Split Decision


Split Decision is a method of creating temptation and dilemmas in your role-playing games and story games.

» Original lab notes
» Many thanks to folks on my Twitter feed for your great ideas!
» Translated into Spanish

Split Decision models two mutually opposing forces tempting a protagonist. Those forces might be cosmic (light and dark), moral (good and evil), romantic (Betty and Veronica), or personal ("Loyalty to My King" and "Love of My Family").

Additionally, Split Decision works best if you agree to an end state for whatever character you're playing. At some point, he becomes irreversibly "light," devotes himself to "evil," chooses to marry "Veronica," or prioritizes "Love of My Family." After that point, the character is retired, meaning that each short-term decision has real, lasting impact in that character's story.



Stuff You Need
Two red dice
Two blue dice
A pencil and paper


How to Play

Step 1: Roll
Roll all four dice and see the results. In the example above, you rolled B2 B3, R3, R5.



Step 2: Choose
Only choose two of the dice and combine them for a sum ranging from 2 through 12. In the example above, you have several possible combinations. B2 B3 gives you a sum worth 5, R3 R5 is 8, B2 R3 is 5, B3 R5 is 8, B3 R3 is 6, and B2 R5 is 7.



Step 3: Score
If you kept two red dice, record two red points.
If you kept two blue dice, record two blue points.
If you kept one red and one blue and red is higher, record one red point.
If you kept one red and one blue and blue is higher, record one blue point.
If you kept one red and one blue and they are tied, record one blue point and one red point.
These scores are maintained throughout the game, keeping track of your decisions over several turns.

For another scoring method, with larger totals, simply increase your red or blue points by any red or blue dice you keep. For example, if you keep B3 R5, you gain three blue points and five red points.


Using Split Decision in Your Game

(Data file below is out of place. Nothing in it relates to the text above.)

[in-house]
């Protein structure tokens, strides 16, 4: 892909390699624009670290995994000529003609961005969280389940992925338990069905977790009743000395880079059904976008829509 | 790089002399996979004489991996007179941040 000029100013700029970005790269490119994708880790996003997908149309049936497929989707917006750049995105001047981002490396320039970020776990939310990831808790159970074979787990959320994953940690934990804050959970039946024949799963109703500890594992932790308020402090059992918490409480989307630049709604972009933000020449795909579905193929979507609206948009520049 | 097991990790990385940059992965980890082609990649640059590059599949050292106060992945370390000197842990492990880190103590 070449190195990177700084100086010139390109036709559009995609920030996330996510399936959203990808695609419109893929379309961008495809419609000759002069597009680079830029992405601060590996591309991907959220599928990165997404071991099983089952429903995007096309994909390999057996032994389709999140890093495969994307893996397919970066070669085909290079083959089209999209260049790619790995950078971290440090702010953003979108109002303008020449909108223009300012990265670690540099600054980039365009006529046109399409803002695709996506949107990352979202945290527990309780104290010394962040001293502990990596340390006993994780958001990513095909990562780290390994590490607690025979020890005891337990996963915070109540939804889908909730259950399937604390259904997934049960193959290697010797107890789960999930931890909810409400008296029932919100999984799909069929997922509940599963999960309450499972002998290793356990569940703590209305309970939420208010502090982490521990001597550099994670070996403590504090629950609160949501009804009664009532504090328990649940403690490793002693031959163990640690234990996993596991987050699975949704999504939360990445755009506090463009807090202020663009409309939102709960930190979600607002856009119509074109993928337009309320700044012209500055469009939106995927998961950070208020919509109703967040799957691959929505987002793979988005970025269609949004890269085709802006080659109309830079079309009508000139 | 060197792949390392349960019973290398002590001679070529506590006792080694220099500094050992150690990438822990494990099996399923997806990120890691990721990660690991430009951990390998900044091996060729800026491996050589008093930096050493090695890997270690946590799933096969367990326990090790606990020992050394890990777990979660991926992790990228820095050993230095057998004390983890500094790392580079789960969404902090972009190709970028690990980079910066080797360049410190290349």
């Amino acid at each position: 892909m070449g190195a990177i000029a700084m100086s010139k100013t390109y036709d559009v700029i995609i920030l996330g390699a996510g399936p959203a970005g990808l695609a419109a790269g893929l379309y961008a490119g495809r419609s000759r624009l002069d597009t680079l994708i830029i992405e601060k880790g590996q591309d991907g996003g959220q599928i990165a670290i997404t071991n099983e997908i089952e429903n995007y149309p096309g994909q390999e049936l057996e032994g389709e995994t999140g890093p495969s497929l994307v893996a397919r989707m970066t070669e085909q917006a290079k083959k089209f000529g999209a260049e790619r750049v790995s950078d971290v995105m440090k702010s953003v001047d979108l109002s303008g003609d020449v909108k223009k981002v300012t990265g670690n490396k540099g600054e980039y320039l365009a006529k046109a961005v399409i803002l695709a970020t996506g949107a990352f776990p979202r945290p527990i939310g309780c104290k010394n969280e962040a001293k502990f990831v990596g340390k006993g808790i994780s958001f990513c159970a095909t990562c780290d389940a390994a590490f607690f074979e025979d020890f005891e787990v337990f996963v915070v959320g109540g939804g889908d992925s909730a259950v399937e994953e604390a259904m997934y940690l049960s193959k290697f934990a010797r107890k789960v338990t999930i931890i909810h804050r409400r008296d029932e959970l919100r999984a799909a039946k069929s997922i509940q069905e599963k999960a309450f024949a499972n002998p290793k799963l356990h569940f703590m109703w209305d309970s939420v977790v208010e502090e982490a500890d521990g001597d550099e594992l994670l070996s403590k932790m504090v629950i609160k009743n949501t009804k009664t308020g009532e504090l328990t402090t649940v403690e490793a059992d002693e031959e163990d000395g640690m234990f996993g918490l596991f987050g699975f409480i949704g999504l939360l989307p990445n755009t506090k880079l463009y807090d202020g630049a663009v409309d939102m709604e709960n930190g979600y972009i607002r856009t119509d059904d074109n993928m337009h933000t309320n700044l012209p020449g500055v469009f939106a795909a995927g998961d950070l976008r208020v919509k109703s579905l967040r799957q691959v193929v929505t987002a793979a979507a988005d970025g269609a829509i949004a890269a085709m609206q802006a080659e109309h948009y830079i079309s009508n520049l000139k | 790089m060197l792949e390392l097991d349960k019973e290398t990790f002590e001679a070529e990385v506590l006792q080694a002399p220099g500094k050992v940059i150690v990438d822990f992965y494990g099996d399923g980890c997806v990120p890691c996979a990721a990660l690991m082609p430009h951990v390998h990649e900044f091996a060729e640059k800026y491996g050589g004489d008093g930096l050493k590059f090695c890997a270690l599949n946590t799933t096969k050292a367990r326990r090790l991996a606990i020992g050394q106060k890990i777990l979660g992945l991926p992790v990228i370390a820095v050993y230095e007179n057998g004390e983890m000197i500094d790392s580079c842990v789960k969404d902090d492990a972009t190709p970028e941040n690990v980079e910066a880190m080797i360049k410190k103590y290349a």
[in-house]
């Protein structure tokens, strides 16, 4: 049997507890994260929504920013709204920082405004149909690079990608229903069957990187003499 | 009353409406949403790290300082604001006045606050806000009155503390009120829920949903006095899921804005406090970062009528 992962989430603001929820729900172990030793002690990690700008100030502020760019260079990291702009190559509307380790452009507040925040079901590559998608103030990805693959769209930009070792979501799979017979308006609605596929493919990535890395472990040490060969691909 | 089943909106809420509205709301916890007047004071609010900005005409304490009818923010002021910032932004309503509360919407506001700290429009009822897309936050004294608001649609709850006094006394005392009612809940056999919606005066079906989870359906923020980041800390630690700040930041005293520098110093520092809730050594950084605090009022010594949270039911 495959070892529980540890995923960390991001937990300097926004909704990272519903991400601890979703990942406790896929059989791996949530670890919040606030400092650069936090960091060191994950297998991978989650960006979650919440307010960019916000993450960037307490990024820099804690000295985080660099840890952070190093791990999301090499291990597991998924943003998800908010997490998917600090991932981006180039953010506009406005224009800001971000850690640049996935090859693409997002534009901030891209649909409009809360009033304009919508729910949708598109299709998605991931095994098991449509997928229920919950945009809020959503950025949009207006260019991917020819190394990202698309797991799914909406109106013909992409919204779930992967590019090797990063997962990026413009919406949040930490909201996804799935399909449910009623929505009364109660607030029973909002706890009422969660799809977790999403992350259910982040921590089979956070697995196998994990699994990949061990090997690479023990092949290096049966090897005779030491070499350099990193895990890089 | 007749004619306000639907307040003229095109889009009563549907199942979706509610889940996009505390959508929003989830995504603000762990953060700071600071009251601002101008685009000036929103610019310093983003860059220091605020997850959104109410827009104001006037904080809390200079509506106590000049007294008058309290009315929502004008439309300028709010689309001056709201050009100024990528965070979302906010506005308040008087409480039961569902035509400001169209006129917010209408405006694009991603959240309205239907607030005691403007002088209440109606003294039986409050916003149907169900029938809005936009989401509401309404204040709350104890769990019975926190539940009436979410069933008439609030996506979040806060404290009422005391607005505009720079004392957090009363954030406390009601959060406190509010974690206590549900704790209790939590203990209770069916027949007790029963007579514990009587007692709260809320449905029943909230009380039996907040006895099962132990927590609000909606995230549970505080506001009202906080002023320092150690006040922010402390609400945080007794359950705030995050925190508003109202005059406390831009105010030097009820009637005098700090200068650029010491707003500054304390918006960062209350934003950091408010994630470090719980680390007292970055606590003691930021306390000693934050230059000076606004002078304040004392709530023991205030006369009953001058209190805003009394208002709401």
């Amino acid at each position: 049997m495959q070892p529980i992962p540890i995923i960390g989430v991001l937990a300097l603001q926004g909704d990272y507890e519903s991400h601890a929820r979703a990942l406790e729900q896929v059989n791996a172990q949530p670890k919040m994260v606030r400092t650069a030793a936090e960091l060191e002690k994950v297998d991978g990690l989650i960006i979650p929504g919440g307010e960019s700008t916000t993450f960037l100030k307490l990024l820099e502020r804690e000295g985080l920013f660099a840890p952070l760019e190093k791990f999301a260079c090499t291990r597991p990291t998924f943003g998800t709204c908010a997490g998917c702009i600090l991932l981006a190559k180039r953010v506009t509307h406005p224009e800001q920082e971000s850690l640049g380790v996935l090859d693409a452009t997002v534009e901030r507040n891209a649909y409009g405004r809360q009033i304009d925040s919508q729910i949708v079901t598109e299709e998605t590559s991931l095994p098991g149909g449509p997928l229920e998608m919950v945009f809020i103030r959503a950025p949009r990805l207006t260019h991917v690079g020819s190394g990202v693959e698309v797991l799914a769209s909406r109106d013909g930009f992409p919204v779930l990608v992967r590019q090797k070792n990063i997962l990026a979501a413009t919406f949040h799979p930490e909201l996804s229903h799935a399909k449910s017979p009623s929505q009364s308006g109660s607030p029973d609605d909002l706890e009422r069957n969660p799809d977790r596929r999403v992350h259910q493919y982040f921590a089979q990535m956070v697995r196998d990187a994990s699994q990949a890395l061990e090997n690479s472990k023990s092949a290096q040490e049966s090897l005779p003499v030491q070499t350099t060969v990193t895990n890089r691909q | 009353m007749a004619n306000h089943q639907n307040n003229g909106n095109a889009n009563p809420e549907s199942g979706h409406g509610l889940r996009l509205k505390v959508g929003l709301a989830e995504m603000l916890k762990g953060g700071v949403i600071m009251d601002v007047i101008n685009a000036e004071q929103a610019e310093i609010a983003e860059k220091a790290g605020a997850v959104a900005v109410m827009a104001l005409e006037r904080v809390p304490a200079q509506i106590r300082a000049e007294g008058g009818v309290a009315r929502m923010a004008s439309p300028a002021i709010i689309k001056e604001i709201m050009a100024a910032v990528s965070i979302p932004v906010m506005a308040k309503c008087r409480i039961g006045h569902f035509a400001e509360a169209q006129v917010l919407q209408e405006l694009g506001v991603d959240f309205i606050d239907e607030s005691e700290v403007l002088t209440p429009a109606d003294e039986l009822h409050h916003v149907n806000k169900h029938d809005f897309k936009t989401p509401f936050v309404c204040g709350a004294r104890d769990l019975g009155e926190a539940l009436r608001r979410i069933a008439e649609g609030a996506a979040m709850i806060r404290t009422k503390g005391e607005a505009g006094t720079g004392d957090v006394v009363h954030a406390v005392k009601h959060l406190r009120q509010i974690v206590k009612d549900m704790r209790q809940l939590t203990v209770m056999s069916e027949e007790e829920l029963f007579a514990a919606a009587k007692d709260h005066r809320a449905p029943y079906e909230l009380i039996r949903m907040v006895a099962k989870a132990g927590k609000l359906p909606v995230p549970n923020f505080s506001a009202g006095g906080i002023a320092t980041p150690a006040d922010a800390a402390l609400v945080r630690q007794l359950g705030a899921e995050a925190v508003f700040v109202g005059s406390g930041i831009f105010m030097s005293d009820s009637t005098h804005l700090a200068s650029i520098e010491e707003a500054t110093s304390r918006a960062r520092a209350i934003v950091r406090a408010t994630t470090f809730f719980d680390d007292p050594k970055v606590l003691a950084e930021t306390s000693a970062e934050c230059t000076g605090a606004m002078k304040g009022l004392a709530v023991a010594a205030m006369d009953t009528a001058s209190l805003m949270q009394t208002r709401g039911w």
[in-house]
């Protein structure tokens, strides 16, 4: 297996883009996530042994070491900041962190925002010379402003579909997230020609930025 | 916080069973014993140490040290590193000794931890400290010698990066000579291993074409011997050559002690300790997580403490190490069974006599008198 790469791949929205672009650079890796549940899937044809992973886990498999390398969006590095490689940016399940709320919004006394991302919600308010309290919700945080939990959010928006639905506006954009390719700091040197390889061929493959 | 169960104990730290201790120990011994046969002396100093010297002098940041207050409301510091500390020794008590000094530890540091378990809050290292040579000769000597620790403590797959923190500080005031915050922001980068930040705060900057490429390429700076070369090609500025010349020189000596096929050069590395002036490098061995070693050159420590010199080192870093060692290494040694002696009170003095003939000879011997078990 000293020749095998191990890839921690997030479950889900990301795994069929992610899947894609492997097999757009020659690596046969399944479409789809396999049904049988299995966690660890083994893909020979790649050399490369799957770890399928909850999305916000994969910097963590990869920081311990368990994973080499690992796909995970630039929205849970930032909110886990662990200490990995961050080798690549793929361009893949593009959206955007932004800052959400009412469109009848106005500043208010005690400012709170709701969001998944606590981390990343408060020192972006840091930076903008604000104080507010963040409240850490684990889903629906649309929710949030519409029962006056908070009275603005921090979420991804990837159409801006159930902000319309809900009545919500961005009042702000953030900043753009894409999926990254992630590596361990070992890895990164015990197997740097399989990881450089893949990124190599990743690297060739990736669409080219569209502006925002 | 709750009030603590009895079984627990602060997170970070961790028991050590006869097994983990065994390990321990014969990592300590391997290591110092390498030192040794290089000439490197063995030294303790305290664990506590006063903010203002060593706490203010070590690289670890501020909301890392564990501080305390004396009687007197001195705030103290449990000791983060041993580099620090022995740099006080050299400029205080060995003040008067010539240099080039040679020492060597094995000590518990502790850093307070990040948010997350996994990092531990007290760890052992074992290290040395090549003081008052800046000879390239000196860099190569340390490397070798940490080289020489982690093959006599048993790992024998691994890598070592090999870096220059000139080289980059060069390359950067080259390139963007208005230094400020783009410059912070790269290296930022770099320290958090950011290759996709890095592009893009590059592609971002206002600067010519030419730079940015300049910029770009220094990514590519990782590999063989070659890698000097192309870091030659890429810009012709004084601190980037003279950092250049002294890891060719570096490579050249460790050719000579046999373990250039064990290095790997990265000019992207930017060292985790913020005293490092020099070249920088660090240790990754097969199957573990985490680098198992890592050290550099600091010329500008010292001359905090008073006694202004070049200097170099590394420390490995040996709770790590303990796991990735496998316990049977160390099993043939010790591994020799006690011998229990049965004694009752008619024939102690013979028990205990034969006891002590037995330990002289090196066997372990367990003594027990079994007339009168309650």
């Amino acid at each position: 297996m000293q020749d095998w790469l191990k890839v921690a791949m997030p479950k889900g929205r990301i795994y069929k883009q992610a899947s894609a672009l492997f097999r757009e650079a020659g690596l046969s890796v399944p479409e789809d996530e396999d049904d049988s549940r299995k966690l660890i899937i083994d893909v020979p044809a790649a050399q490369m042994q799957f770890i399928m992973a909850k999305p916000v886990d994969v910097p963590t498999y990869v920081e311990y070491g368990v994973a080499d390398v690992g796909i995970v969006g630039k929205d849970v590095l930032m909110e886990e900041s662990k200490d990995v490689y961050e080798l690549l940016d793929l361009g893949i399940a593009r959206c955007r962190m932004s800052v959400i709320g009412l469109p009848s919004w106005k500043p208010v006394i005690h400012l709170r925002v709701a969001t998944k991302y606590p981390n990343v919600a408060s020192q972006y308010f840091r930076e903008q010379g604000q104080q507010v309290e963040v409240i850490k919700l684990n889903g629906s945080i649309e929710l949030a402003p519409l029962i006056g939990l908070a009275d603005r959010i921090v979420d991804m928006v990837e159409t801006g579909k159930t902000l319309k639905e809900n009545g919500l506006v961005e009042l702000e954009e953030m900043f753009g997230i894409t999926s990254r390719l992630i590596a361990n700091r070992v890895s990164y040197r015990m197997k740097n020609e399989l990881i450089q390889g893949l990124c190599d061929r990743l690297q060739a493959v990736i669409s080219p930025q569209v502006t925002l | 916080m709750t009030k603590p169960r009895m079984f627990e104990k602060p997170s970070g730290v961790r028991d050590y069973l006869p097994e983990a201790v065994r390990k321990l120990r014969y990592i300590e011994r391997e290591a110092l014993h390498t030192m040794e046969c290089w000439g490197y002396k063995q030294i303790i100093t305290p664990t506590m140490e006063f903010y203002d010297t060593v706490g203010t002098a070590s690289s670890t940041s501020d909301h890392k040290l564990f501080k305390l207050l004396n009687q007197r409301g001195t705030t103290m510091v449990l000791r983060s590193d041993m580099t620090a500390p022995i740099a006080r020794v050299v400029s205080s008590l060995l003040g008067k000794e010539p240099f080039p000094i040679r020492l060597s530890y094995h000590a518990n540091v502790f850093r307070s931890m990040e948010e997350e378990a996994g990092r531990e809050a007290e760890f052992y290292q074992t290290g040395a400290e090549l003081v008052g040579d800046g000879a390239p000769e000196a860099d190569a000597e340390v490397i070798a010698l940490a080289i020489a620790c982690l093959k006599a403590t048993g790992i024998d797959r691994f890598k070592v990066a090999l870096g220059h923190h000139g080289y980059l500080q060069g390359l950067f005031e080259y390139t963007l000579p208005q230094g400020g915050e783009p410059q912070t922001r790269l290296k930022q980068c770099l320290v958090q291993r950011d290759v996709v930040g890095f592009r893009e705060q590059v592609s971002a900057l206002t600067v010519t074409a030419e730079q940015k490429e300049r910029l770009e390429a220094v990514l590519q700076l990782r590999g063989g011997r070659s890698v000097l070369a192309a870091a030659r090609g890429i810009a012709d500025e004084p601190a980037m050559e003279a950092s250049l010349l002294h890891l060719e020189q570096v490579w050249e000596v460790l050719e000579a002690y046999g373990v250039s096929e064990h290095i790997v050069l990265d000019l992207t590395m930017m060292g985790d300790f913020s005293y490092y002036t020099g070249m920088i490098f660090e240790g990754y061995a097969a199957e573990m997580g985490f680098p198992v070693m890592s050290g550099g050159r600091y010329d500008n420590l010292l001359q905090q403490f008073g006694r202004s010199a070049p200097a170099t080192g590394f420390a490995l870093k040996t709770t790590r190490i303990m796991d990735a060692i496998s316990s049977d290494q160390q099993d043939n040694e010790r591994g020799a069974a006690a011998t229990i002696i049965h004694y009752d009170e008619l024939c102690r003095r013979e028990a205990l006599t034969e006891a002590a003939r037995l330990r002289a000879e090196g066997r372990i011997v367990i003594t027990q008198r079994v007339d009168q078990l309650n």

At its core, this system creates two axes of information. Along one axis, you have numbers ranging from 2 through 12. Along the other, you have an axis that ranges from fully red to fully blue. To make the best use of Split Decision, you must first decide what each axis represents in your game. That, in turn, depends on the type of mood you want to create. Here are examples of how Split Decision can be used.


Fight the Machine
You play rebels fighting against an oppressive machine that has ensnared the minds of all humanity. The world they think is real is actually an illusion fed into their minds by the machine. It is a seductive illusion, but an illusion nonetheless. As rebels, you destroy that illusion from the inside-out, exposing its artificiality to as many people as possible. All this while also avoiding contact with the deadly AI assassins.

You roll whenever you are trying to expose the machine's illusion by doing something that shouldn't be possible. The results 2-12 show how successful this action is. Results below 7 are unsuccessful, higher are successful. Very low results are catastrophic, potentially resulting in injuries or dangers for yourself or others. Very high results are fantastic, resulting in superhuman feats of athleticism, creativity, and intelligence.

If you choose blue dice, you grow more attached to the machine's illusion. Each blue point shows your growing connectedness to this false reality and how hard it is to leave it. Blueness make it easier for the machine to tempt you. If you earn 10 Blue points, you surrender to the illusion by choice.

If you choose red dice, your defiance of the machine grows stronger. Each red point makes you an obvious aberration in the machine's system. Redness makes it easier for the machine to find you. If you earn 10 red points, you are discovered and destroyed by the machine's AI assassins.

Red points and Blue points are not mutually exclusive.


Mutant Angst
You play teenagers with new superpowers that are just barely under control. You try fitting in with a humanity, despite most of them fearing and idolizing you. You are tempted by two powerful figures in the media, each espousing very different philosophies. Professor Z preaches peaceful co-existence between the differently abled. Magnus O encourages active revolt against those who would stand against obviously superior organisms. Your choices bring you closer to one of these competing philosophies.

You roll when you use your special powers. 2-12 represents the scope of effect your powers have at this moment.

Space/Range:
2 Nowhere
3 Direct Contact
4 An Inch
5 A Few Inches
6 A Foot
7 Five Feet
8 Ten Feet
9 A Small House
10 A City Street
11 A City Building
12 A City Block
People:
2 No One
3 Yourself
4 Two People
5 Three People
6 Four People
7 Five People
8 Ten People
9 Twenty People
10 Forty People
11 Eighty People
12 Over 100 People
Time/Duration:
2 Never
3 An Instant
4 Fifteen Sec
5 Thirty Sec
6 A Minute
7 Five Minutes
8 Fifteen minutes
9 Half an hour
10 An Hour
11 A Day
12 A Week

If you choose blue dice, your action reflects a sympathy for humanity as a whole. Each blue point shows how far along you are in becoming a true believer of Professor Z's philosophy of peaceful co-existence. If you earn 10 blue points, you are recruited to join Professor Z's Z-Squad, a super-powered team defending humanity from super-threats.